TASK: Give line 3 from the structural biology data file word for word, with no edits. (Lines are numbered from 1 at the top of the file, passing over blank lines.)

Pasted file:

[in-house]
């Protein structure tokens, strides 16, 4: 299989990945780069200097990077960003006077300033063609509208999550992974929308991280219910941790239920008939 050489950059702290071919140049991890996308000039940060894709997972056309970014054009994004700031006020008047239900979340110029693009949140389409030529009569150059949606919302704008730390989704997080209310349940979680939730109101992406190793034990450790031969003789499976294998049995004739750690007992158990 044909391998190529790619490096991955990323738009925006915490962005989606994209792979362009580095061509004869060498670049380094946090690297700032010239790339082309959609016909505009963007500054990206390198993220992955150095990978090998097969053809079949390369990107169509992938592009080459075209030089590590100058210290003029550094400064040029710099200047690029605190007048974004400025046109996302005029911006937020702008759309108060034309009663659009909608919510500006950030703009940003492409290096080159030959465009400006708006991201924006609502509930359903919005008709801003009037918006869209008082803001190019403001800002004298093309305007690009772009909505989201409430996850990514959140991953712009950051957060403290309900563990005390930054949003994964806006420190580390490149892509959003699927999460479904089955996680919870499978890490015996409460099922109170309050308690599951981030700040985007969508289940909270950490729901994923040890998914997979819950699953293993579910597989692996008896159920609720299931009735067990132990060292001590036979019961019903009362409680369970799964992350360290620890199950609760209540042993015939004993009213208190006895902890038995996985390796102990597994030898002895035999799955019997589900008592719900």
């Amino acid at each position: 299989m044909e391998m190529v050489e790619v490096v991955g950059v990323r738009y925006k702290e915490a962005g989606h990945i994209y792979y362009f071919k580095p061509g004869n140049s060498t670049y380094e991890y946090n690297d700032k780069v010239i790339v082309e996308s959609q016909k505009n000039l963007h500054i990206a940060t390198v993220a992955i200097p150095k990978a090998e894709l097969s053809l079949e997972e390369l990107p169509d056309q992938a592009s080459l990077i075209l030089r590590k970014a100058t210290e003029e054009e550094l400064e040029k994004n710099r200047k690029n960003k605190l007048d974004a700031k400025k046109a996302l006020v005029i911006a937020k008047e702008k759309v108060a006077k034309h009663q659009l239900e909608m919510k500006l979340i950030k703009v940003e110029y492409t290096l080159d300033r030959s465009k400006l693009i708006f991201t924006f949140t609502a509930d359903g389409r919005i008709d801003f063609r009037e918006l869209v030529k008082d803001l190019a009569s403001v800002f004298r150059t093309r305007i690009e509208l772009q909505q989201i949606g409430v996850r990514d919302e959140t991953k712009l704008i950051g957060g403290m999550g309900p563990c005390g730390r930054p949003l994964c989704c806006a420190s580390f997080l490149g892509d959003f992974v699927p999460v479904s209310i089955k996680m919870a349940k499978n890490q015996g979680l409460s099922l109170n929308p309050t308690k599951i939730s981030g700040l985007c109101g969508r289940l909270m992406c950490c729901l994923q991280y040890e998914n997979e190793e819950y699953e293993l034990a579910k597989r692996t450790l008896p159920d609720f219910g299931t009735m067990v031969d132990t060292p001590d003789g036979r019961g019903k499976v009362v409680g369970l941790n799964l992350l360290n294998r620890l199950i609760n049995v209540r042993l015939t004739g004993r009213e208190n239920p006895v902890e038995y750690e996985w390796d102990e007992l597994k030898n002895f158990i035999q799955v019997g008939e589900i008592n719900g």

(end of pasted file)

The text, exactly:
């Amino acid at each position: 299989m044909e391998m190529v050489e790619v490096v991955g950059v990323r738009y925006k702290e915490a962005g989606h990945i994209y792979y362009f071919k580095p061509g004869n140049s060498t670049y380094e991890y946090n690297d700032k780069v010239i790339v082309e996308s959609q016909k505009n000039l963007h500054i990206a940060t390198v993220a992955i200097p150095k990978a090998e894709l097969s053809l079949e997972e390369l990107p169509d056309q992938a592009s080459l990077i075209l030089r590590k970014a100058t210290e003029e054009e550094l400064e040029k994004n710099r200047k690029n960003k605190l007048d974004a700031k400025k046109a996302l006020v005029i911006a937020k008047e702008k759309v108060a006077k034309h009663q659009l239900e909608m919510k500006l979340i950030k703009v940003e110029y492409t290096l080159d300033r030959s465009k400006l693009i708006f991201t924006f949140t609502a509930d359903g389409r919005i008709d801003f063609r009037e918006l869209v030529k008082d803001l190019a009569s403001v800002f004298r150059t093309r305007i690009e509208l772009q909505q989201i949606g409430v996850r990514d919302e959140t991953k712009l704008i950051g957060g403290m999550g309900p563990c005390g730390r930054p949003l994964c989704c806006a420190s580390f997080l490149g892509d959003f992974v699927p999460v479904s209310i089955k996680m919870a349940k499978n890490q015996g979680l409460s099922l109170n929308p309050t308690k599951i939730s981030g700040l985007c109101g969508r289940l909270m992406c950490c729901l994923q991280y040890e998914n997979e190793e819950y699953e293993l034990a579910k597989r692996t450790l008896p159920d609720f219910g299931t009735m067990v031969d132990t060292p001590d003789g036979r019961g019903k499976v009362v409680g369970l941790n799964l992350l360290n294998r620890l199950i609760n049995v209540r042993l015939t004739g004993r009213e208190n239920p006895v902890e038995y750690e996985w390796d102990e007992l597994k030898n002895f158990i035999q799955v019997g008939e589900i008592n719900g």